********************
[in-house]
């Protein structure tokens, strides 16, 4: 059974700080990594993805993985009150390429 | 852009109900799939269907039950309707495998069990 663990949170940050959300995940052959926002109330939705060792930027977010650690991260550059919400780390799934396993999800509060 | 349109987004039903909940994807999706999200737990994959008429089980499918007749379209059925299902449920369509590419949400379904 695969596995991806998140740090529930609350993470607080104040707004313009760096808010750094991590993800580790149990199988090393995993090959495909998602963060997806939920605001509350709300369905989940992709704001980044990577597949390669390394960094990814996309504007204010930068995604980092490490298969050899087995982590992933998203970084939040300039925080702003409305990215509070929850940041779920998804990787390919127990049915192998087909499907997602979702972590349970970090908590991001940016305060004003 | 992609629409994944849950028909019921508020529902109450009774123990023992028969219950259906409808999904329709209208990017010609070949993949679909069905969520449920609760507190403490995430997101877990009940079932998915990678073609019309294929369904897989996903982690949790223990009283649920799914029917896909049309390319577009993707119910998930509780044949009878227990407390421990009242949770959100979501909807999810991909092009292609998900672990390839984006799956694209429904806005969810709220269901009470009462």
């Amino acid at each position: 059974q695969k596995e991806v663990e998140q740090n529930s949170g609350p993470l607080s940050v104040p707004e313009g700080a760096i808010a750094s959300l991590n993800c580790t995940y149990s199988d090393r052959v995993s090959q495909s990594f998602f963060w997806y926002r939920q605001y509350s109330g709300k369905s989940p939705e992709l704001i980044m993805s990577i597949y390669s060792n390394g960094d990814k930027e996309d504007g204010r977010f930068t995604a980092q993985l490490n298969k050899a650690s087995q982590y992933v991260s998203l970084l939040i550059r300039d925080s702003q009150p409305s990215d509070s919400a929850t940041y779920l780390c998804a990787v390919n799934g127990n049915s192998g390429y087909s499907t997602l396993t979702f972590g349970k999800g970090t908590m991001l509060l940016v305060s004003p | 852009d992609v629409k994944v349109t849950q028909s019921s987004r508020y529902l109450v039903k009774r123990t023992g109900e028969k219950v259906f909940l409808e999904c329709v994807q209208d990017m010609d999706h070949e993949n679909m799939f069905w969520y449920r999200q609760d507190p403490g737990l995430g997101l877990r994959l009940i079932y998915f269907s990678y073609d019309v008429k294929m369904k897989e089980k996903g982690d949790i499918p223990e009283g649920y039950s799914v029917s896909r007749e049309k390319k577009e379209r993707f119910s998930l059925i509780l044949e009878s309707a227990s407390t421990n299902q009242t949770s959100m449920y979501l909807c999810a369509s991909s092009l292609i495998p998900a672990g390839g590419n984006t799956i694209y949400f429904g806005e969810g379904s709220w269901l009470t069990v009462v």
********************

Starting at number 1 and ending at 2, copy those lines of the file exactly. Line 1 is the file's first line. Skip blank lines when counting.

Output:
[in-house]
């Protein structure tokens, strides 16, 4: 059974700080990594993805993985009150390429 | 852009109900799939269907039950309707495998069990 663990949170940050959300995940052959926002109330939705060792930027977010650690991260550059919400780390799934396993999800509060 | 349109987004039903909940994807999706999200737990994959008429089980499918007749379209059925299902449920369509590419949400379904 695969596995991806998140740090529930609350993470607080104040707004313009760096808010750094991590993800580790149990199988090393995993090959495909998602963060997806939920605001509350709300369905989940992709704001980044990577597949390669390394960094990814996309504007204010930068995604980092490490298969050899087995982590992933998203970084939040300039925080702003409305990215509070929850940041779920998804990787390919127990049915192998087909499907997602979702972590349970970090908590991001940016305060004003 | 992609629409994944849950028909019921508020529902109450009774123990023992028969219950259906409808999904329709209208990017010609070949993949679909069905969520449920609760507190403490995430997101877990009940079932998915990678073609019309294929369904897989996903982690949790223990009283649920799914029917896909049309390319577009993707119910998930509780044949009878227990407390421990009242949770959100979501909807999810991909092009292609998900672990390839984006799956694209429904806005969810709220269901009470009462």